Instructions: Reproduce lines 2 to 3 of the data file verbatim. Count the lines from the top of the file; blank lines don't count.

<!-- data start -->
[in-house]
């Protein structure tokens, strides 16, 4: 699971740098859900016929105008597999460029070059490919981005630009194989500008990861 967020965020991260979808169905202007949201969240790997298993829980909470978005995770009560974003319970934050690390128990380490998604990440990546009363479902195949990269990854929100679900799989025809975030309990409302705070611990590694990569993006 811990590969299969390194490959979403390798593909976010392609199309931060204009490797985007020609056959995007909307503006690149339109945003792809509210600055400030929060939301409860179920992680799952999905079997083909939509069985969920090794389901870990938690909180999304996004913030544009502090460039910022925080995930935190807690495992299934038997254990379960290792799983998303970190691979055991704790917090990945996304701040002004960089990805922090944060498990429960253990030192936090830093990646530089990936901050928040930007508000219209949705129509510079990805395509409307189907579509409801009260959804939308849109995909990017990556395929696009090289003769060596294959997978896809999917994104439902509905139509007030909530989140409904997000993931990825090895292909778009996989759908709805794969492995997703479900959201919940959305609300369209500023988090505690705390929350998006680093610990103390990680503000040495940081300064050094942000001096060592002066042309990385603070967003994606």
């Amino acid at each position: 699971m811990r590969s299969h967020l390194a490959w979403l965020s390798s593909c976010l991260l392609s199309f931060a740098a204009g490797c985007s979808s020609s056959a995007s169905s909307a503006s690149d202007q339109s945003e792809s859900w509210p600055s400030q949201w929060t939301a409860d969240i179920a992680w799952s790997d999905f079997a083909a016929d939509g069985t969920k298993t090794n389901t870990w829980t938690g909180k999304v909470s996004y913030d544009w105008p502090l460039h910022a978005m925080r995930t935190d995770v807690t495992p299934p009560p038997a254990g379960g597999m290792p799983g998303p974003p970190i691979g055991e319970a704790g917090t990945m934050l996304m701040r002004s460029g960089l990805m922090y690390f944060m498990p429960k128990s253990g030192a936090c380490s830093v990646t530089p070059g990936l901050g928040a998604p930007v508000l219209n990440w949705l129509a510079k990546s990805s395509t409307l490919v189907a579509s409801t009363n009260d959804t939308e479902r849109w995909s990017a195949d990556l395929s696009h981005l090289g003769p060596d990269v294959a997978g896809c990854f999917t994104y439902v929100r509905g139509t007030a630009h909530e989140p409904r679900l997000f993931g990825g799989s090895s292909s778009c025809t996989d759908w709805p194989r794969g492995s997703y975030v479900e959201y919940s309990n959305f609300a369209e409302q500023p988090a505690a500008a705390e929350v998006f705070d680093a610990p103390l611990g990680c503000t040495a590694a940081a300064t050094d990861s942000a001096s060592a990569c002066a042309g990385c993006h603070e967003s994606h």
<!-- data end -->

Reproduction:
């Protein structure tokens, strides 16, 4: 699971740098859900016929105008597999460029070059490919981005630009194989500008990861 967020965020991260979808169905202007949201969240790997298993829980909470978005995770009560974003319970934050690390128990380490998604990440990546009363479902195949990269990854929100679900799989025809975030309990409302705070611990590694990569993006 811990590969299969390194490959979403390798593909976010392609199309931060204009490797985007020609056959995007909307503006690149339109945003792809509210600055400030929060939301409860179920992680799952999905079997083909939509069985969920090794389901870990938690909180999304996004913030544009502090460039910022925080995930935190807690495992299934038997254990379960290792799983998303970190691979055991704790917090990945996304701040002004960089990805922090944060498990429960253990030192936090830093990646530089990936901050928040930007508000219209949705129509510079990805395509409307189907579509409801009260959804939308849109995909990017990556395929696009090289003769060596294959997978896809999917994104439902509905139509007030909530989140409904997000993931990825090895292909778009996989759908709805794969492995997703479900959201919940959305609300369209500023988090505690705390929350998006680093610990103390990680503000040495940081300064050094942000001096060592002066042309990385603070967003994606």
């Amino acid at each position: 699971m811990r590969s299969h967020l390194a490959w979403l965020s390798s593909c976010l991260l392609s199309f931060a740098a204009g490797c985007s979808s020609s056959a995007s169905s909307a503006s690149d202007q339109s945003e792809s859900w509210p600055s400030q949201w929060t939301a409860d969240i179920a992680w799952s790997d999905f079997a083909a016929d939509g069985t969920k298993t090794n389901t870990w829980t938690g909180k999304v909470s996004y913030d544009w105008p502090l460039h910022a978005m925080r995930t935190d995770v807690t495992p299934p009560p038997a254990g379960g597999m290792p799983g998303p974003p970190i691979g055991e319970a704790g917090t990945m934050l996304m701040r002004s460029g960089l990805m922090y690390f944060m498990p429960k128990s253990g030192a936090c380490s830093v990646t530089p070059g990936l901050g928040a998604p930007v508000l219209n990440w949705l129509a510079k990546s990805s395509t409307l490919v189907a579509s409801t009363n009260d959804t939308e479902r849109w995909s990017a195949d990556l395929s696009h981005l090289g003769p060596d990269v294959a997978g896809c990854f999917t994104y439902v929100r509905g139509t007030a630009h909530e989140p409904r679900l997000f993931g990825g799989s090895s292909s778009c025809t996989d759908w709805p194989r794969g492995s997703y975030v479900e959201y919940s309990n959305f609300a369209e409302q500023p988090a505690a500008a705390e929350v998006f705070d680093a610990p103390l611990g990680c503000t040495a590694a940081a300064t050094d990861s942000a001096s060592a990569c002066a042309g990385c993006h603070e967003s994606h």